We have identified a series of key areas posing both problems and potential: Nine local site analysis have been worked into project proposals to fill-in missing portions of the park and create linkages both within the interior of the park, while reaching out to the surrounding communities.
The Proposals range from quick fixes like re-painting existing roadways and wayfinding signage to distant future bridges and freeway cap parks.
Stadium Way, a six lane road, is designed for major events but that specific usage adds up to less than 1% of all hours in a year, and most often for those events LADOT cones off 5 lanes uphill before events and 5 lanes downhill after events – they are not even utilizing the high capacity striping. The consequence is much cut-thru traffic, trying to speed thru to avoid traffic on the I-5 to I-110 interchange, endangering local residents and park visitors.
We propose a new striping plan that create new Dodger Blue bike LAnes uphill and downhill that buffer pedestrian walkways, re-allocating a lane on either side for people walking and biking. 4 dangerous intersections with frequent vehicle collisions need to be re-signalized and re-designed in order to complete the park and make Stadium Way safe for all users every day. For large events the configuration can still be re-configured via cones and officers.
Curate the important attractions of the park as well as the hidden historic sites. Bind the park together into a series of walks including one that circumnavigates the entire park, including the dodger parking lots. Use the Portola Trail as a backbone, and reconnect the park that Los Angeles loves and deserves.
In addition, use the park to hook up the major bike routes of the area, including new ones stretching along the major boulevards of Downtown.
All new connectivity efforts should be strengthened by a comprehensive system of environmental graphic design, to allow for easy expansion and modification of the network.
Dodger Stadium is only an 18 minute walk away from the Metro Gold Line Chinatown Station. We propose painting a path that leads vistors from the station thru old chinatown across the I-110 on existing bridge and up a new pedestrian-only path to the stadium. This path would mimic the path on the 1894 Birdseye Drawing of Los Angeles seen above. The Dodgers already own most of the land so it’s really just a matter of minor grading and setting the new path. Retail could potentially be added to the path providing Dodger fans with amenities on their journey up the hill.
Build a new balustrade to match the dignitiy of the beautiful old walls and the glorious view it should frame. Awkward existing picnic areas could be improved into cafe style seating areas. Food vendors would enhance the experince of traversing the hills to reach this unique vantage point.
Unbeknownest to most passers-by, Elysian Park extension nearly connects to Elysian Park proper along stadium way. There is a gap at Landa St. that can be easily closed perceptually thru ground surface treatments and other visual clues. Environmental Graphics should be applied to the uphill wall of Stadium Way to create cohesion and play up the park’s identity and continuity.
The Arroyo Seco Confluence and the myriad of public works that surround it is a key point in the future of LA’s green infrastructure. Once the river is revitalized, it is only common sense to improve connectivity between the river backbone and Elysian Park.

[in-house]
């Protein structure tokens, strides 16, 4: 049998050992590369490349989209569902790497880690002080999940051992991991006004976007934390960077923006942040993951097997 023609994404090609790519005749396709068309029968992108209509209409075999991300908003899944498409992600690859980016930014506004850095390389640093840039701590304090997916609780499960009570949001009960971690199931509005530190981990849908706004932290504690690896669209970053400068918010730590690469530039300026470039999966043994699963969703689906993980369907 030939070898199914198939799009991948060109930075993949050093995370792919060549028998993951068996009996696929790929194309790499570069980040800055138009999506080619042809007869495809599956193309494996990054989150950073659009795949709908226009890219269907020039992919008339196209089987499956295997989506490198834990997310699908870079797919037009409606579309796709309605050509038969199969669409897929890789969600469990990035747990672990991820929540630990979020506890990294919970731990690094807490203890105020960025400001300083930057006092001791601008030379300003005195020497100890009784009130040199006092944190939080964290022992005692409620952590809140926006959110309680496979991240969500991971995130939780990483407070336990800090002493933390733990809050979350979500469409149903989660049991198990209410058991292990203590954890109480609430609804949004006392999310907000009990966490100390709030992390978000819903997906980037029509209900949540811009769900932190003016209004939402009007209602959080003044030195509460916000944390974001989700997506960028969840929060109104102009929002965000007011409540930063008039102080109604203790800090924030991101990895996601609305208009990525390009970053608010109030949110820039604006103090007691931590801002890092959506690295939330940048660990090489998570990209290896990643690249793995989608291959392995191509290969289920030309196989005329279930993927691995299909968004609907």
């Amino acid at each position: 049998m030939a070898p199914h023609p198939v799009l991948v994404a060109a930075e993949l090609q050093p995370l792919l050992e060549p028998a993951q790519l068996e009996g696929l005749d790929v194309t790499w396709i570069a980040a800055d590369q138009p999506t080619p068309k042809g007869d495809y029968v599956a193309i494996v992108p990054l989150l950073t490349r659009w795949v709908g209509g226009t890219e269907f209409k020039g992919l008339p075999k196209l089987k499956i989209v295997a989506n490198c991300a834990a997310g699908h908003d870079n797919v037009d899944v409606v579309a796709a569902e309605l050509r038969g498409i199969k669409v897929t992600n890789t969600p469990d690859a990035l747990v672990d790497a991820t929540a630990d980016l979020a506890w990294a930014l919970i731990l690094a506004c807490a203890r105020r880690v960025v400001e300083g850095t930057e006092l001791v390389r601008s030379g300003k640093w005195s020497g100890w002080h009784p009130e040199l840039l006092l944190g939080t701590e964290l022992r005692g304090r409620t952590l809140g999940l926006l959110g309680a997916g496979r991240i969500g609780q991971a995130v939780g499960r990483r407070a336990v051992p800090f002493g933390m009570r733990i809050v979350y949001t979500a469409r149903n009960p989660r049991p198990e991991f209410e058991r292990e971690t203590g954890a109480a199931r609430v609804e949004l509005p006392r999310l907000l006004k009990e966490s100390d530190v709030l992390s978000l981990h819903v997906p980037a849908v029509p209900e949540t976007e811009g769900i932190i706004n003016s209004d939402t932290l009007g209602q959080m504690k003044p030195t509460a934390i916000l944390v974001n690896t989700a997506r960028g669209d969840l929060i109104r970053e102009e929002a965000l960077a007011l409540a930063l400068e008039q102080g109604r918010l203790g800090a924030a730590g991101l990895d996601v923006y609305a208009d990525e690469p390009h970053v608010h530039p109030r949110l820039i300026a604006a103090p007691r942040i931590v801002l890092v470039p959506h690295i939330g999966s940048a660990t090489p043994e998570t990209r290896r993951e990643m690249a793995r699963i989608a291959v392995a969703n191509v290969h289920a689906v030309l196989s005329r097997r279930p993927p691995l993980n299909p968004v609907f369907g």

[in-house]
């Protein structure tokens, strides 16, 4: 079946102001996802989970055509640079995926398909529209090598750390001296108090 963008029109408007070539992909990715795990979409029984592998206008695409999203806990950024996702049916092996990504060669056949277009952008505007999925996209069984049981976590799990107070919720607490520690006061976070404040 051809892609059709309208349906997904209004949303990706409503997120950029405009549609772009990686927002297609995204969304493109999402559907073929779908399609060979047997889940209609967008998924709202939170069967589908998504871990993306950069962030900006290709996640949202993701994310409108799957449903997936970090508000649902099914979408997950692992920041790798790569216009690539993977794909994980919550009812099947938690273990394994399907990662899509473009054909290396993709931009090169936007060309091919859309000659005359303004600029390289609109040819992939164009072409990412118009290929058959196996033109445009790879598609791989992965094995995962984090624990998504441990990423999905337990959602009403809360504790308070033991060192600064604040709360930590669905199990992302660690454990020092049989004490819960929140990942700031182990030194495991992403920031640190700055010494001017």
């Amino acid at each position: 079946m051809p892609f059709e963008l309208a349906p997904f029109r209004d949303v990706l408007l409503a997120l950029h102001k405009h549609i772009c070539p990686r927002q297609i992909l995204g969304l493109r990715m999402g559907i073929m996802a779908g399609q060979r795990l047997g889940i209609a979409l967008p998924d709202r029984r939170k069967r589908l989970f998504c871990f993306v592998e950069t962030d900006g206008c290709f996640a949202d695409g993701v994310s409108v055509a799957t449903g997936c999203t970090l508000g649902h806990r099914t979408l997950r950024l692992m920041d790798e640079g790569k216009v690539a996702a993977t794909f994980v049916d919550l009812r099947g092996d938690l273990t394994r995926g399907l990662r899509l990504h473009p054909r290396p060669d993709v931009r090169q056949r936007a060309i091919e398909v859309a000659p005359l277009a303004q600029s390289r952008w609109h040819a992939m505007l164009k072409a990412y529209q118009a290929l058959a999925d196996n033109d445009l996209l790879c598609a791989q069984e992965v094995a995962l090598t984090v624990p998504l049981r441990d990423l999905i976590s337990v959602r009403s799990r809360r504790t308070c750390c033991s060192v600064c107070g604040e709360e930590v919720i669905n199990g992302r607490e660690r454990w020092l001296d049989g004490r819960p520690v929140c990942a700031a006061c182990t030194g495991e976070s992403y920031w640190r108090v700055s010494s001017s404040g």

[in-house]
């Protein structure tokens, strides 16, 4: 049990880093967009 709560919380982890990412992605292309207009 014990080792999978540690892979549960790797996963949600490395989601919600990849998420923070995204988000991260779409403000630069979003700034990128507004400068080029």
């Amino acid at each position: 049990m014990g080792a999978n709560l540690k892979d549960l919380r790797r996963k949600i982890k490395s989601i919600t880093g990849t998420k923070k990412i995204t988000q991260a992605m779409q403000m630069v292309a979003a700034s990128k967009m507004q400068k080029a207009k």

Such efforts could be as simple as providing stair access between the river and Buena Vista Meadows and extending the bikepath that curves along Frogtown at the edge of the river.
A more ambitious yet still fairly realistic plan would be to connect Grand View Point with Broadway through the park, restore the path of the former Portola Trail by building a new Spiral Stair on top of the existing confluence infrastructure and complete the intersection of Baxter and Figueroa after over half a century of neglect.
The current infrastructural configuration around Elysian Park poses problems to connectivity, but at the same time it often holds the key as well. For instance, the North Broadway could be modified, to connect Elysian Park with the Cornfield Los Angeles State Historic Park.
The narrow strip of land between Broadway and the Gold Line tracks could be feasibly developed to partially cover the railway and incline with a terraced system of walkways, retail and public spaces, for visitors and shoppers to take hold at the edge of the park.
Restore North Figueroa as the neighborhood street that used to connect the neighborhood of Solano Canyon - now divided into ‘Upper’ and ‘Lower’ Solano. Stacking the northbound lanes on top of the southbound lanes – which was excavated in the at great costs of the park topography – would restore the I-110 as an actual walkable parkway, on top of two decks of freeway. Furthermore, N Figueroa Street would be relieved of its traffic burden and opened up for revitalization as a real street.
To reconnect Elysian Valley with Elysian Park and replace the all the lost homes, green space and commerce we need to build on the scale of the freeways themselves.
Inspiration can be derived from the past: both from the Figueroa Tunnels and the 1937 landslide that temporarily capped the Riverside Drive. This landslide was a grim predictor of the new fortress wall freeways that wall off Elysian Valley Neighborhood and replaced homes and commerce.
To repair the wound of the Roads and Freeways we propose freeway cap live/work buildings and park space. Key linkage locations like Dorris Place may be strategically implemented first to urgently provide a much needed walking connection to the Elysian Valley, the river and the future Dorris Place Bridge to Cypress Park.